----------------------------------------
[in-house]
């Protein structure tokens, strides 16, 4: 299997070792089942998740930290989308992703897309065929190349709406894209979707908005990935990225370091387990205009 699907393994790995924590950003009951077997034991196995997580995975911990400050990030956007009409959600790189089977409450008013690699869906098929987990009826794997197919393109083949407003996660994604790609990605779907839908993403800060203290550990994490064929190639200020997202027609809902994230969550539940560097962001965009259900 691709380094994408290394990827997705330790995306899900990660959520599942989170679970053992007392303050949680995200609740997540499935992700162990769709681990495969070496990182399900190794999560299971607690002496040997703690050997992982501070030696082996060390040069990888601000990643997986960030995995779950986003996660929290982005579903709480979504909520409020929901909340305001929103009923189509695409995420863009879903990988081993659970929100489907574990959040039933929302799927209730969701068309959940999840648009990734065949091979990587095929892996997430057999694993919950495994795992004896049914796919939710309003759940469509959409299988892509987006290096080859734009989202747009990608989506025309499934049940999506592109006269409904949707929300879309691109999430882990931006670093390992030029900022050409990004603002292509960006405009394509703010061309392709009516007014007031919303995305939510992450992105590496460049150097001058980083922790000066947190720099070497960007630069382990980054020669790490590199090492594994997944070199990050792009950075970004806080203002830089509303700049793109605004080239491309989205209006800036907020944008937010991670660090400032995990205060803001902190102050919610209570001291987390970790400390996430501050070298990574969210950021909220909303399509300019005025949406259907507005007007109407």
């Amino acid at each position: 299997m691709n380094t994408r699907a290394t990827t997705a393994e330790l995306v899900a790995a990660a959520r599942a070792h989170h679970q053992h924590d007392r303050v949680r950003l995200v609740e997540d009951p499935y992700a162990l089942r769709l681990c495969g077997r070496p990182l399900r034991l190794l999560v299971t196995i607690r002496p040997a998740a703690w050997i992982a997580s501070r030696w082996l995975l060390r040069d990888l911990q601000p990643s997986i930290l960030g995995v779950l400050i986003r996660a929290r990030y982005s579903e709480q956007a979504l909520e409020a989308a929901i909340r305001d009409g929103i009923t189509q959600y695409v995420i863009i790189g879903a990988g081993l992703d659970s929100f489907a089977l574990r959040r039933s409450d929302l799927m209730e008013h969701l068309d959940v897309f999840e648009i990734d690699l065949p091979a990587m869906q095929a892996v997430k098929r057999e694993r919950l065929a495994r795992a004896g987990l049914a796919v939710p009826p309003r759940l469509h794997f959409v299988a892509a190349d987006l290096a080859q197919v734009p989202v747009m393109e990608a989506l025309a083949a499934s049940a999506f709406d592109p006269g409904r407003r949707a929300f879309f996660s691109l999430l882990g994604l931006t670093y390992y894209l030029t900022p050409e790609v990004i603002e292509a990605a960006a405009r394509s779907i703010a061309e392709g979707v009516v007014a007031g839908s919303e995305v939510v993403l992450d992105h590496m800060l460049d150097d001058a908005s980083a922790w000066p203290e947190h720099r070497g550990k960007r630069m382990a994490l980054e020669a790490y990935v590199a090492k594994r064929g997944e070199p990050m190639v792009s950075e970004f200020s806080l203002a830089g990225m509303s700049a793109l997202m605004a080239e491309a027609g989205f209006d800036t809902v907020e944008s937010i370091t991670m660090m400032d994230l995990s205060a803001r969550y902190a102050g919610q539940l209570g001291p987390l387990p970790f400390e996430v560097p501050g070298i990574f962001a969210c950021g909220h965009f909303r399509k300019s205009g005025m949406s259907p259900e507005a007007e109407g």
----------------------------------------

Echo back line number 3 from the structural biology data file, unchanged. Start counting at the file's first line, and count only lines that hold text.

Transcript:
């Amino acid at each position: 299997m691709n380094t994408r699907a290394t990827t997705a393994e330790l995306v899900a790995a990660a959520r599942a070792h989170h679970q053992h924590d007392r303050v949680r950003l995200v609740e997540d009951p499935y992700a162990l089942r769709l681990c495969g077997r070496p990182l399900r034991l190794l999560v299971t196995i607690r002496p040997a998740a703690w050997i992982a997580s501070r030696w082996l995975l060390r040069d990888l911990q601000p990643s997986i930290l960030g995995v779950l400050i986003r996660a929290r990030y982005s579903e709480q956007a979504l909520e409020a989308a929901i909340r305001d009409g929103i009923t189509q959600y695409v995420i863009i790189g879903a990988g081993l992703d659970s929100f489907a089977l574990r959040r039933s409450d929302l799927m209730e008013h969701l068309d959940v897309f999840e648009i990734d690699l065949p091979a990587m869906q095929a892996v997430k098929r057999e694993r919950l065929a495994r795992a004896g987990l049914a796919v939710p009826p309003r759940l469509h794997f959409v299988a892509a190349d987006l290096a080859q197919v734009p989202v747009m393109e990608a989506l025309a083949a499934s049940a999506f709406d592109p006269g409904r407003r949707a929300f879309f996660s691109l999430l882990g994604l931006t670093y390992y894209l030029t900022p050409e790609v990004i603002e292509a990605a960006a405009r394509s779907i703010a061309e392709g979707v009516v007014a007031g839908s919303e995305v939510v993403l992450d992105h590496m800060l460049d150097d001058a908005s980083a922790w000066p203290e947190h720099r070497g550990k960007r630069m382990a994490l980054e020669a790490y990935v590199a090492k594994r064929g997944e070199p990050m190639v792009s950075e970004f200020s806080l203002a830089g990225m509303s700049a793109l997202m605004a080239e491309a027609g989205f209006d800036t809902v907020e944008s937010i370091t991670m660090m400032d994230l995990s205060a803001r969550y902190a102050g919610q539940l209570g001291p987390l387990p970790f400390e996430v560097p501050g070298i990574f962001a969210c950021g909220h965009f909303r399509k300019s205009g005025m949406s259907p259900e507005a007007e109407g």